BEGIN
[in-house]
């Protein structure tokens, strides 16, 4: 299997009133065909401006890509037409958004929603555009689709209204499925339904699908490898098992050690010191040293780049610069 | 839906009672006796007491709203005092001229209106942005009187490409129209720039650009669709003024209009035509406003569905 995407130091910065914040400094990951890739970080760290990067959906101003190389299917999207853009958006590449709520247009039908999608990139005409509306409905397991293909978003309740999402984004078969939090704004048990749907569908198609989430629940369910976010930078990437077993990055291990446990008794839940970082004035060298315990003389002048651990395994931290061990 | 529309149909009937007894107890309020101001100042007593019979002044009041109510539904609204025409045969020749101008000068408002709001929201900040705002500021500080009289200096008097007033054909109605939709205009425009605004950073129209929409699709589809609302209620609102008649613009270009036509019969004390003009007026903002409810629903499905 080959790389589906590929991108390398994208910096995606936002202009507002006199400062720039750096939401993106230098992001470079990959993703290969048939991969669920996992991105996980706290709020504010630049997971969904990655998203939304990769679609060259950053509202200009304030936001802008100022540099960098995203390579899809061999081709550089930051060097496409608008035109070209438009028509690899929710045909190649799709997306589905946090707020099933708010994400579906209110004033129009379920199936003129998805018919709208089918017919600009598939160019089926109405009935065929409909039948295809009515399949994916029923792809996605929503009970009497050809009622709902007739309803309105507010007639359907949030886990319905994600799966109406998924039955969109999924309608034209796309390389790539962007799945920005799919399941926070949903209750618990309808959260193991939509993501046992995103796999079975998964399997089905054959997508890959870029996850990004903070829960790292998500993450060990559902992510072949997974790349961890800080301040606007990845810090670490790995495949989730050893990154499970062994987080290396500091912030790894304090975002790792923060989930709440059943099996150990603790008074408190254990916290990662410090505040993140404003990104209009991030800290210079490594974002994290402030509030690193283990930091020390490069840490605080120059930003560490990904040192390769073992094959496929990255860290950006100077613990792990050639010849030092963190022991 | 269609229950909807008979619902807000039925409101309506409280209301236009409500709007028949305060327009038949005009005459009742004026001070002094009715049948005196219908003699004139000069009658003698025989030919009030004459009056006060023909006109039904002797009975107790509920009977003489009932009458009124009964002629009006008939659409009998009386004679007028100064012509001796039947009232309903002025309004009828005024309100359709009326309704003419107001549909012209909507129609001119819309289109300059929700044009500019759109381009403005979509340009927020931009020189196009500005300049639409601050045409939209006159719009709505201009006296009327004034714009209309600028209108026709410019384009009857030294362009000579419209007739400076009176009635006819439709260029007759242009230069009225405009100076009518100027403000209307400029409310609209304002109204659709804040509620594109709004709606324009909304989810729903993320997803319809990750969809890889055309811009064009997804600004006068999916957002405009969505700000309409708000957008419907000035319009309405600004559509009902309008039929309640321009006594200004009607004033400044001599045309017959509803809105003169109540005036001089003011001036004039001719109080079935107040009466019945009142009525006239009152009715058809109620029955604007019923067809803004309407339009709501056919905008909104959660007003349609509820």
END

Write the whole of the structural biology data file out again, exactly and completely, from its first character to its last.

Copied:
[in-house]
């Protein structure tokens, strides 16, 4: 299997009133065909401006890509037409958004929603555009689709209204499925339904699908490898098992050690010191040293780049610069 | 839906009672006796007491709203005092001229209106942005009187490409129209720039650009669709003024209009035509406003569905 995407130091910065914040400094990951890739970080760290990067959906101003190389299917999207853009958006590449709520247009039908999608990139005409509306409905397991293909978003309740999402984004078969939090704004048990749907569908198609989430629940369910976010930078990437077993990055291990446990008794839940970082004035060298315990003389002048651990395994931290061990 | 529309149909009937007894107890309020101001100042007593019979002044009041109510539904609204025409045969020749101008000068408002709001929201900040705002500021500080009289200096008097007033054909109605939709205009425009605004950073129209929409699709589809609302209620609102008649613009270009036509019969004390003009007026903002409810629903499905 080959790389589906590929991108390398994208910096995606936002202009507002006199400062720039750096939401993106230098992001470079990959993703290969048939991969669920996992991105996980706290709020504010630049997971969904990655998203939304990769679609060259950053509202200009304030936001802008100022540099960098995203390579899809061999081709550089930051060097496409608008035109070209438009028509690899929710045909190649799709997306589905946090707020099933708010994400579906209110004033129009379920199936003129998805018919709208089918017919600009598939160019089926109405009935065929409909039948295809009515399949994916029923792809996605929503009970009497050809009622709902007739309803309105507010007639359907949030886990319905994600799966109406998924039955969109999924309608034209796309390389790539962007799945920005799919399941926070949903209750618990309808959260193991939509993501046992995103796999079975998964399997089905054959997508890959870029996850990004903070829960790292998500993450060990559902992510072949997974790349961890800080301040606007990845810090670490790995495949989730050893990154499970062994987080290396500091912030790894304090975002790792923060989930709440059943099996150990603790008074408190254990916290990662410090505040993140404003990104209009991030800290210079490594974002994290402030509030690193283990930091020390490069840490605080120059930003560490990904040192390769073992094959496929990255860290950006100077613990792990050639010849030092963190022991 | 269609229950909807008979619902807000039925409101309506409280209301236009409500709007028949305060327009038949005009005459009742004026001070002094009715049948005196219908003699004139000069009658003698025989030919009030004459009056006060023909006109039904002797009975107790509920009977003489009932009458009124009964002629009006008939659409009998009386004679007028100064012509001796039947009232309903002025309004009828005024309100359709009326309704003419107001549909012209909507129609001119819309289109300059929700044009500019759109381009403005979509340009927020931009020189196009500005300049639409601050045409939209006159719009709505201009006296009327004034714009209309600028209108026709410019384009009857030294362009000579419209007739400076009176009635006819439709260029007759242009230069009225405009100076009518100027403000209307400029409310609209304002109204659709804040509620594109709004709606324009909304989810729903993320997803319809990750969809890889055309811009064009997804600004006068999916957002405009969505700000309409708000957008419907000035319009309405600004559509009902309008039929309640321009006594200004009607004033400044001599045309017959509803809105003169109540005036001089003011001036004039001719109080079935107040009466019945009142009525006239009152009715058809109620029955604007019923067809803004309407339009709501056919905008909104959660007003349609509820």